This article is subscriber-only content. To get access to this and the rest of, subscribe or sign in.

Thanks for reading! To enjoy this article and more, please subscribe or sign in.

Unlimited Digital Access

$1.99 for 1 month

Subscribe with Google

$1.99 for 1 month

Let Google manage your subscription and billing.

By subscribing, you are agreeing to the's Terms of Service and Privacy Policy.
No thanks, go back

Are you a subscriber and unable to read this article? You may need to upgrade. Click here to go to your account and learn more.


Election fraud scheme bribed LA homeless with cigarettes for signatures, prosecutors say

Nine people face felony charges in Los Angeles after a large-scale election fraud scheme used cash and cigarettes to bribe the homeless, according to the district attorney’s office.

Hundreds of homeless people who live on Skid Row — a notoriously poor section of the city — were offered $1 bills or cigarettes to forge other people’s signatures on voter registration forms and on petitions to get measures on the California state ballot, prosecutors said.

“They come in and they target the homeless population because they can get so many [signatures],” Los Angeles Police Department Capt. Marc Reina said in a phone interview in September. “When you see those tables and lines of people down the sidewalks it gets conspicuous, and we’re able to take action.”

Click to resize

Reina said three people were arrested on felony election fraud charges in the neighborhood in September after they got caught circulating a petition supporting a proposed referendum to overturn a new law that gets rid of money bail in the state. Some of the fraud suspects were paying the homeless even less than a dollar for the forged signatures on that petition, Reina said.

Petitions to qualify measures for the state ballot must be signed by registered voters, according to the California secretary of state’s office — explaining why the homeless would be asked to forge other people’s names.

“It’s been going on for years,” Officer Deon Joseph told KABC. “They say, ‘Hey, you want to make a quick buck?’ ”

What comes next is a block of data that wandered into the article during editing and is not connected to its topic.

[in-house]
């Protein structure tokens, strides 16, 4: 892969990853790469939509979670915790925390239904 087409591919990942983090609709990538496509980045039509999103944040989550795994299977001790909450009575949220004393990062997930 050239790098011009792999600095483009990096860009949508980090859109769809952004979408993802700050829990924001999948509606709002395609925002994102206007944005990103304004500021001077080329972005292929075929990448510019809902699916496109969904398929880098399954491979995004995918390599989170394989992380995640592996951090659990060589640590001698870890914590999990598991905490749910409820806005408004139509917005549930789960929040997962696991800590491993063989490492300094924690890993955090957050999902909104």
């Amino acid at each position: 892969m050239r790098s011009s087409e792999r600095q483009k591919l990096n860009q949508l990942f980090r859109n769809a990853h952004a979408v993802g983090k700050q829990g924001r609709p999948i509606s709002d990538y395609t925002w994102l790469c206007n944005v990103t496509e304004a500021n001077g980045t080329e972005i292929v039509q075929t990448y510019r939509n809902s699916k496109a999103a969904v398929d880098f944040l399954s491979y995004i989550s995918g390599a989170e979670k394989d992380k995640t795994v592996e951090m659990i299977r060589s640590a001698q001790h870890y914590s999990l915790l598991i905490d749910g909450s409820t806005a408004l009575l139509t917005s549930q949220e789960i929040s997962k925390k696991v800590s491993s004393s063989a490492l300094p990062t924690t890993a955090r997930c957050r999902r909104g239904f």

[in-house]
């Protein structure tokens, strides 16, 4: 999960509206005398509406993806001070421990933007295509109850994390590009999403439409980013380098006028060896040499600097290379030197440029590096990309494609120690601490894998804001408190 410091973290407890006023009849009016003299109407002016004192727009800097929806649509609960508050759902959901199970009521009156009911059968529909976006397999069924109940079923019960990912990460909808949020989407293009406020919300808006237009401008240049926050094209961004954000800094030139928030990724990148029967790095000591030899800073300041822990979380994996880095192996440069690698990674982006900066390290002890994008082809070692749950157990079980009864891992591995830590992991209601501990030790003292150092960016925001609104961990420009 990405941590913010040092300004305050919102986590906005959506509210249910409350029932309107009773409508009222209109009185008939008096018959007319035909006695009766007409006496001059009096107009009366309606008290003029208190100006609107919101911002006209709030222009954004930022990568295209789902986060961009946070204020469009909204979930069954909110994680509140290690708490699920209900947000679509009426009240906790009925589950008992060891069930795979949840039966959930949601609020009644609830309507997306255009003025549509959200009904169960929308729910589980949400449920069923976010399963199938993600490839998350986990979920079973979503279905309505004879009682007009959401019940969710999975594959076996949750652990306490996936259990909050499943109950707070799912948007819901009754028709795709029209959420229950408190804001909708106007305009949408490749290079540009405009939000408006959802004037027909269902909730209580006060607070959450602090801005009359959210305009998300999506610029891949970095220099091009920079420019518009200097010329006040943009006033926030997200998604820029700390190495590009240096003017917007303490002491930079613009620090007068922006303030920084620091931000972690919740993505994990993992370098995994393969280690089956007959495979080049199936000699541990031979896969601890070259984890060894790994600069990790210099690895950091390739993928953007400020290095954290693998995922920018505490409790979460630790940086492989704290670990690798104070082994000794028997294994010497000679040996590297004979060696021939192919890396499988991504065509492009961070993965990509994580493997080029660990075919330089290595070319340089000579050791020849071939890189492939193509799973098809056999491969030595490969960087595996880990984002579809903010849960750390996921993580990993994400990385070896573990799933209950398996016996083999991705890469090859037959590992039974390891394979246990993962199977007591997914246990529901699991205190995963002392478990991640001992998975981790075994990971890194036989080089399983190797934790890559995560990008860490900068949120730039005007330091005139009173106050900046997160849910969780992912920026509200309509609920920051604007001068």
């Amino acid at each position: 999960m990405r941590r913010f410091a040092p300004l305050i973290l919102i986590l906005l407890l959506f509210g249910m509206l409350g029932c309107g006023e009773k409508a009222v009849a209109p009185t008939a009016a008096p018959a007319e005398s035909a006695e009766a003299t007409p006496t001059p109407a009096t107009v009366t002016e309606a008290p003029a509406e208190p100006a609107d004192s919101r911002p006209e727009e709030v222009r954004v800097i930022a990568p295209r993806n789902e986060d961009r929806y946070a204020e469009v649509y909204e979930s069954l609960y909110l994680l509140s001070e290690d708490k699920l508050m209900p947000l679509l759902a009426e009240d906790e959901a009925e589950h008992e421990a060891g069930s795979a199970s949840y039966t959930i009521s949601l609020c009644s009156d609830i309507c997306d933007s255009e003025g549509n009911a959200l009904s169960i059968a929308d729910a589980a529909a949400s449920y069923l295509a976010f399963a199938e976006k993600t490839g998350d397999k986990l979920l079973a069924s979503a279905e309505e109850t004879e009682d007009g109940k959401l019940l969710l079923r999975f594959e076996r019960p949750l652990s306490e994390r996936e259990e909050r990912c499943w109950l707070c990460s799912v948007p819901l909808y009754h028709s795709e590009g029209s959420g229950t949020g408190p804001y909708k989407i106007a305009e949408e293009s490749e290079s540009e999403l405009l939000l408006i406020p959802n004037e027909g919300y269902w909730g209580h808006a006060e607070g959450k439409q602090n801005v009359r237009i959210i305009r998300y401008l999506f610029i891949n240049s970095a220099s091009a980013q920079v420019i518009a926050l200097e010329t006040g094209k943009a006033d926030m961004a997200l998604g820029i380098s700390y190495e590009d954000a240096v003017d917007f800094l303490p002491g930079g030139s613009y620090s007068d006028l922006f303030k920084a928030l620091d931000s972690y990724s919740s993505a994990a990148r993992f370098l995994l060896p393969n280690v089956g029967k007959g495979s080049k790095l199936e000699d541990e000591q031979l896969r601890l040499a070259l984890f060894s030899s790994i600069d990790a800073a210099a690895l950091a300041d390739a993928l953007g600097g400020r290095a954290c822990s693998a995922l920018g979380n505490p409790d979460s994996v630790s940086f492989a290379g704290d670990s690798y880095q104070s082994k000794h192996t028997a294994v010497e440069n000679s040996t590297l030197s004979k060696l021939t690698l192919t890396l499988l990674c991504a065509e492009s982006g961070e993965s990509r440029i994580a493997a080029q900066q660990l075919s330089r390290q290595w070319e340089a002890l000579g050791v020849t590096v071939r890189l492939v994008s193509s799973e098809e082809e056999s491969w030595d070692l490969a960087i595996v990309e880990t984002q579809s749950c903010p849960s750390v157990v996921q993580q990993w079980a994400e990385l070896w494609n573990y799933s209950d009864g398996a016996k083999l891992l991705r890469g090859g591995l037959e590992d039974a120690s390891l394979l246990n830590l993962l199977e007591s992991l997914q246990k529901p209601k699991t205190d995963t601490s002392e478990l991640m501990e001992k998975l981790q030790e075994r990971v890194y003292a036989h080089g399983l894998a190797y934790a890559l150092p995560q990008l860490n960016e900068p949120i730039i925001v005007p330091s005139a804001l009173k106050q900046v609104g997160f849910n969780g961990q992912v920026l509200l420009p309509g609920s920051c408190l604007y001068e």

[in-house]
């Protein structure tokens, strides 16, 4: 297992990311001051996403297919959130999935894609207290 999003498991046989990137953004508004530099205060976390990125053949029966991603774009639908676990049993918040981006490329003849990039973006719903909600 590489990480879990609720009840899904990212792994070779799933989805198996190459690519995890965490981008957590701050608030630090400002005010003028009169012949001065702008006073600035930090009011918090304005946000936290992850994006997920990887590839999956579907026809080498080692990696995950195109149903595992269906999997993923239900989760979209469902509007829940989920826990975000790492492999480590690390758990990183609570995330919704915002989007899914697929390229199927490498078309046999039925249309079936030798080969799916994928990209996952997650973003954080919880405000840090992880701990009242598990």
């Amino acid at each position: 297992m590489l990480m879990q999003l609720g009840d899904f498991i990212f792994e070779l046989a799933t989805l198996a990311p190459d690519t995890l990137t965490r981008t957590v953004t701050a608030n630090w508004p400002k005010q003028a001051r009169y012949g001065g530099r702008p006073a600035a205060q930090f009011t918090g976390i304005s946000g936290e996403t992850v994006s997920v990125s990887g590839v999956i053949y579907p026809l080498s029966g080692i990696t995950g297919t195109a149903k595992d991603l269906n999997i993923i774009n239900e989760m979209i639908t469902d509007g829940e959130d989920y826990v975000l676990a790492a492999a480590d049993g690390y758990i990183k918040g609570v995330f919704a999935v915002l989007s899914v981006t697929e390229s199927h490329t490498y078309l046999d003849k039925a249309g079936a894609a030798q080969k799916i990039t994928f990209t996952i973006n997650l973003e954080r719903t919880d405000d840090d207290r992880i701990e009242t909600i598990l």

Read Next

Five of the nine people charged in the fraud scheme appeared in court Tuesday morning. Each pleaded not guilty, and their next court appearance is set for January, prosecutors said on Twitter. The group faces a dozen felony counts, including registering a fictitious person, registering a nonexistent person, circulating a petition with false names and using false names on a petition.

Prosecutors said the scheme occurred during the 2016 and 2018 elections.

The defendants who appeared in court were 38-year-old Kirkland Washington, 62-year-old Richard Howard, 42-year-old Rose Sweeney, 59-year-old Christopher Williams and 61-year-old Norman Hall, according to the district attorney’s office.

Four others — 53-year-old Harold Bennett, 36-year-old Louis Wise, 35-year-old Jakara Mardis and 44-year-old Nickey Huntley — also face charges.

Washington, Bennett and Wise each are charged with eight counts, and the trio would face up to six years and four months in prison if they are convicted, prosecutors said.

The rest of the defendants each face four counts, which carry a maximum sentence of four years and eight months in prison.

“We didn’t charge any homeless people,” district attorney spokesperson Shiara Davila-Morales said, according to the Los Angeles Times.

State officials said election fraud of that nature is an isolated problem in California, the Los Angeles Times reported.

Still, a local elections official told the newspaper that reports of forgeries could undermine faith in the system — even though he said it’s unlikely forgeries would get past elections officials, because they manually compare signatures on petitions with those on registration forms.

“It’s not really voter fraud, in terms of illegal voting and manipulation,” Dean Logan, the head of Los Angeles County elections, said in September, according to the Times. “But I am certainly concerned about any activity that causes voters to lose faith in the process.”

$2 for 2 months

Subscribe for unlimited access to our website, app, eEdition and more.

Copyright Commenting Policy Corrections Policy Privacy Policy Do Not Sell My Personal Information Terms of Service